Two thousand thalidomide babies were born in this country. Many were so deformed that they were ‘not allowed to live’ – either suffocated by doctors or left in a cold room, Johnson says in the documentary, the rights to which have been bought by the film producers Harvey and Bob Weinstein.
One father described his daughter as ‘a torso with little flowers where the arms and legs should be’. Grainy black and white footage shows a mother recalling how she was told to forget her baby, go home and have another. ‘We were all written off,’ says Kevin Donnelly, the son of a northern tugboat worker. He was born with no limbs. Half were dead within a year.
Sixtytwo families sued Distillers, which meant the press was gagged by the draconian sub judice rules of that era. Enoch Powell, the health minister, refused to hold a public inquiry, his senior medical adviser having been briefed by Distillers. Parents were left to raise armless or legless children, some severely brain damaged or with defective organs, with minimal support.
Marjorie Wallace, a journalist who spent months with the families, remembers cafes, shops and beaches emptying when they entered. ‘They were being shunned by society. Everyone was afraid of these deformities,’ she says. Readers protested when Evans, as editor of The Northern Echo, published photographs of the children. Many parents abandoned their children to institutional care – Wallace remembers visiting a thalidomider in a nursing home who listed his solicitor as his next of kin.
As many as half the marriages of parents of thalidomiders broke up, with husbands walking out saying the deformed children had nothing to do with them. Mothers were consumed with guilt, and at least three committed suicide.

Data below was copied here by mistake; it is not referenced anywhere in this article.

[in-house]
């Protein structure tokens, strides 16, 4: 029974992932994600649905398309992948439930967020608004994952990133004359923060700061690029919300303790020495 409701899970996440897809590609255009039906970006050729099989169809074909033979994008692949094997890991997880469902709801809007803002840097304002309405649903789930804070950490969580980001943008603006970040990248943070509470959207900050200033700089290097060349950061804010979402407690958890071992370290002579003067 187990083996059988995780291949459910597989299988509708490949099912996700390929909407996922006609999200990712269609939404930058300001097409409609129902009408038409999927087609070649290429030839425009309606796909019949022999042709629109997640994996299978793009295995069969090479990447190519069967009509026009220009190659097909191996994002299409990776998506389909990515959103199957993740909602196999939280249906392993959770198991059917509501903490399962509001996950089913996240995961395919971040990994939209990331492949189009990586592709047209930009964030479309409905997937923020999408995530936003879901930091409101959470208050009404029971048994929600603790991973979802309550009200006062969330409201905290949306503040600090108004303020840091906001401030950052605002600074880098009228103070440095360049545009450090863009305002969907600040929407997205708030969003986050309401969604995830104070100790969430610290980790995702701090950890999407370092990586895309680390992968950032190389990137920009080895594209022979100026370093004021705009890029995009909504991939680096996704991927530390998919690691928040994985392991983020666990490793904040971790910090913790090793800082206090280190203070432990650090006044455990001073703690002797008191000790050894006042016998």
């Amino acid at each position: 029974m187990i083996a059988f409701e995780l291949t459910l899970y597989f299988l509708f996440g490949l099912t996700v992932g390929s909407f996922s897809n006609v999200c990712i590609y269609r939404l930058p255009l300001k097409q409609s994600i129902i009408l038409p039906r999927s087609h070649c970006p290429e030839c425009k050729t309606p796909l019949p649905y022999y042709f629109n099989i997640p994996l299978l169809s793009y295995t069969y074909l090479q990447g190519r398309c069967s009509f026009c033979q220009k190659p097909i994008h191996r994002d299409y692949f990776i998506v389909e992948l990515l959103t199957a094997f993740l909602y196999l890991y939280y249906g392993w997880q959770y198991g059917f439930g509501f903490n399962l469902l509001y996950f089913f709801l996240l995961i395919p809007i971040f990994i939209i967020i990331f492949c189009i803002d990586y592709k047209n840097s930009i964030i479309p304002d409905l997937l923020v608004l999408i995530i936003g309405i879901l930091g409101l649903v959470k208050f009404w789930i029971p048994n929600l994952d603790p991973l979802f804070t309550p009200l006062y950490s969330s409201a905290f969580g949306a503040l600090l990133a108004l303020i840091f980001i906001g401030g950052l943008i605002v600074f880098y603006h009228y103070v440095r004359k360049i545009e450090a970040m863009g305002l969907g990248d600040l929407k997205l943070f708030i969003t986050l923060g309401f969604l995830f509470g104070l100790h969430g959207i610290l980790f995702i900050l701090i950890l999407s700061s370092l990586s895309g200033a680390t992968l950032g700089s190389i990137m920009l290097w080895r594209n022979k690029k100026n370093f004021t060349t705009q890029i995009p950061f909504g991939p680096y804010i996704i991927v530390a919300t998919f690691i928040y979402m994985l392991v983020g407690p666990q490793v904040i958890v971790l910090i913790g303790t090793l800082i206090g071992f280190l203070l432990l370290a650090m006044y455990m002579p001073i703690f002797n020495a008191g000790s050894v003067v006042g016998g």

Eventually, in 1968, Distillers gave the 62 families 40 per cent of what they would have received had they won a negligence case in court. Evans, who had by then moved to The Sunday Times, dismissed that as ‘miserably inadequate’, but it alerted other parents to the possibility of compensation, and 369 of them launched a new suit. In 1971 Distillers offered them a paltry £3.3 million – roughly £8,000 per family – provided they all accepted it. Most were delighted, having survived a decade with nothing. But five said no, among them a London art dealer named David Mason who was determined to get £20 million. Other parents denounced him for holding out because they could not be paid.
Distillers upped the pressure. It threatened to withdraw the offer. It encouraged a successful application to have Mason’s daughter, Louise, made a ward of court because he was neglecting her interests. ‘Bleak House is not in it,’ Evans remarks in the film.
Mason regained guardianship of Louise on appeal only because an American lawyer contacted him to say a client had won $2.7 million in a thalidomide case. Mason flew to the US, got the papers and presented them to the judge, Lord Denning, the next day as proof that thalidomide cases could succeed.
The Sunday Times had meanwhile obtained thousands of documents showing how Grünenthal and Distillers had failed to test the drug adequately and ignored warnings about its dangers, but because of the ongoing legal battle it could not publish them without being in contempt of court.
Finally, in 1972, Evans found a way to circumvent what he called ‘the most restrictive press laws in Western democracy’. His paper would focus on the moral, not legal, issues. It launched its campaign with a front page headlined ‘Our thalidomide children: a cause for national shame’, and followed up with Wallace’s heartbreaking reports of their plight.